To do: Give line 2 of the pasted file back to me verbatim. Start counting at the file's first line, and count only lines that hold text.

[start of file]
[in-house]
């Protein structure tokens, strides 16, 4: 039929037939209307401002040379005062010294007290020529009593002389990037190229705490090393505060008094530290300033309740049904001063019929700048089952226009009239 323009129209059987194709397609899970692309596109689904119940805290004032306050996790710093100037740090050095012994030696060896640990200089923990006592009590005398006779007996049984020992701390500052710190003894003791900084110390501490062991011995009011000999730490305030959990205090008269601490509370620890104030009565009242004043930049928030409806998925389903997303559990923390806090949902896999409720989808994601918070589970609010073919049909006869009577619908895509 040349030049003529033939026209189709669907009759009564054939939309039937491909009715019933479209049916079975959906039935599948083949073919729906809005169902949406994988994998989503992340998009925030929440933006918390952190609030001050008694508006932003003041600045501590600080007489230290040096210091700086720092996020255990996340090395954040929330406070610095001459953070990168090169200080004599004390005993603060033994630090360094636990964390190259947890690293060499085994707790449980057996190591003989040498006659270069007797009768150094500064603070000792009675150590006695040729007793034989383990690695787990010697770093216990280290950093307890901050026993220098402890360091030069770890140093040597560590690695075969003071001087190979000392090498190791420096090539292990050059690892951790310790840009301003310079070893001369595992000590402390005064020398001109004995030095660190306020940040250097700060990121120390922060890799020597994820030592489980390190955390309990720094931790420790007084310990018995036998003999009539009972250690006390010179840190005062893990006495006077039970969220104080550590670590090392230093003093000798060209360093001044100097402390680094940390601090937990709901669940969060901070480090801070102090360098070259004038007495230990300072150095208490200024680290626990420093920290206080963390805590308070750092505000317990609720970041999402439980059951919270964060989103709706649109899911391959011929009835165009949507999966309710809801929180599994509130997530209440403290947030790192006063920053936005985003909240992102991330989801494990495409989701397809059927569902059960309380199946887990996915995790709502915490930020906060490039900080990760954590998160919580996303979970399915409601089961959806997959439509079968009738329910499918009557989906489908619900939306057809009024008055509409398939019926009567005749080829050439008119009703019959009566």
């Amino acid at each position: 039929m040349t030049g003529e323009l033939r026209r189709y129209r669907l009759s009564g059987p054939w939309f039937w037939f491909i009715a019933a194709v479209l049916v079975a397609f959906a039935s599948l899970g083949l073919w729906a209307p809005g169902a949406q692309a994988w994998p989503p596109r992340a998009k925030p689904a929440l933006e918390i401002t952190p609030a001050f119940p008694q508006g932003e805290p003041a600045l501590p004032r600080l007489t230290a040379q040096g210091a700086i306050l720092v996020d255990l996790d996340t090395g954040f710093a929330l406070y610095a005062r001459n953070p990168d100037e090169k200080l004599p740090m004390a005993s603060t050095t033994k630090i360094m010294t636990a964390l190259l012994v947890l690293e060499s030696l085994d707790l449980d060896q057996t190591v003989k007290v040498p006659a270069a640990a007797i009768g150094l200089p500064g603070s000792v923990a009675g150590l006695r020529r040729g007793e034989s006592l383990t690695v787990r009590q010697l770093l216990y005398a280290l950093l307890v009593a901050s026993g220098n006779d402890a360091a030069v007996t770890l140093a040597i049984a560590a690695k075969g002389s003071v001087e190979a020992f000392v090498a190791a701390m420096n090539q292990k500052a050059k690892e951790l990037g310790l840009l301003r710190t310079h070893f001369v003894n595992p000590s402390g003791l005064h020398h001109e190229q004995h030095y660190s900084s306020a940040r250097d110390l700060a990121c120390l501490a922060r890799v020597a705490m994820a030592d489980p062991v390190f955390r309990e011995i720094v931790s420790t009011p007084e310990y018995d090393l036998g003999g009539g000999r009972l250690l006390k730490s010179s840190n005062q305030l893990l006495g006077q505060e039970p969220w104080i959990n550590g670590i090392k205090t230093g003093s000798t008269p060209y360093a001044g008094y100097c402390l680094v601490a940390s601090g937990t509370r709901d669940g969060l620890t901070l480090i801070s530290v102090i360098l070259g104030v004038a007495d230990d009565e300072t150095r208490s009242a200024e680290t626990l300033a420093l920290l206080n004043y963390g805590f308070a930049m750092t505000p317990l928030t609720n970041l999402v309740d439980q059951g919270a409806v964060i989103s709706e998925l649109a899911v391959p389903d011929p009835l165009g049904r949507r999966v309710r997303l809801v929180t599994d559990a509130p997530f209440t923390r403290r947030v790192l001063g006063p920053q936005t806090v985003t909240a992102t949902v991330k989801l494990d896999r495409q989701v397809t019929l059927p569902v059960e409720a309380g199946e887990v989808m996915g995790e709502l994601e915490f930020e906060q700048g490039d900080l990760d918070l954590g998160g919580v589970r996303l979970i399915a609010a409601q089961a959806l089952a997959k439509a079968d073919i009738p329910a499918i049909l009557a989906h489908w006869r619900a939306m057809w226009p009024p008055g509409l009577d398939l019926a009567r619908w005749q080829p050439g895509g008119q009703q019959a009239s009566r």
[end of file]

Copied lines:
């Protein structure tokens, strides 16, 4: 039929037939209307401002040379005062010294007290020529009593002389990037190229705490090393505060008094530290300033309740049904001063019929700048089952226009009239 323009129209059987194709397609899970692309596109689904119940805290004032306050996790710093100037740090050095012994030696060896640990200089923990006592009590005398006779007996049984020992701390500052710190003894003791900084110390501490062991011995009011000999730490305030959990205090008269601490509370620890104030009565009242004043930049928030409806998925389903997303559990923390806090949902896999409720989808994601918070589970609010073919049909006869009577619908895509 040349030049003529033939026209189709669907009759009564054939939309039937491909009715019933479209049916079975959906039935599948083949073919729906809005169902949406994988994998989503992340998009925030929440933006918390952190609030001050008694508006932003003041600045501590600080007489230290040096210091700086720092996020255990996340090395954040929330406070610095001459953070990168090169200080004599004390005993603060033994630090360094636990964390190259947890690293060499085994707790449980057996190591003989040498006659270069007797009768150094500064603070000792009675150590006695040729007793034989383990690695787990010697770093216990280290950093307890901050026993220098402890360091030069770890140093040597560590690695075969003071001087190979000392090498190791420096090539292990050059690892951790310790840009301003310079070893001369595992000590402390005064020398001109004995030095660190306020940040250097700060990121120390922060890799020597994820030592489980390190955390309990720094931790420790007084310990018995036998003999009539009972250690006390010179840190005062893990006495006077039970969220104080550590670590090392230093003093000798060209360093001044100097402390680094940390601090937990709901669940969060901070480090801070102090360098070259004038007495230990300072150095208490200024680290626990420093920290206080963390805590308070750092505000317990609720970041999402439980059951919270964060989103709706649109899911391959011929009835165009949507999966309710809801929180599994509130997530209440403290947030790192006063920053936005985003909240992102991330989801494990495409989701397809059927569902059960309380199946887990996915995790709502915490930020906060490039900080990760954590998160919580996303979970399915409601089961959806997959439509079968009738329910499918009557989906489908619900939306057809009024008055509409398939019926009567005749080829050439008119009703019959009566």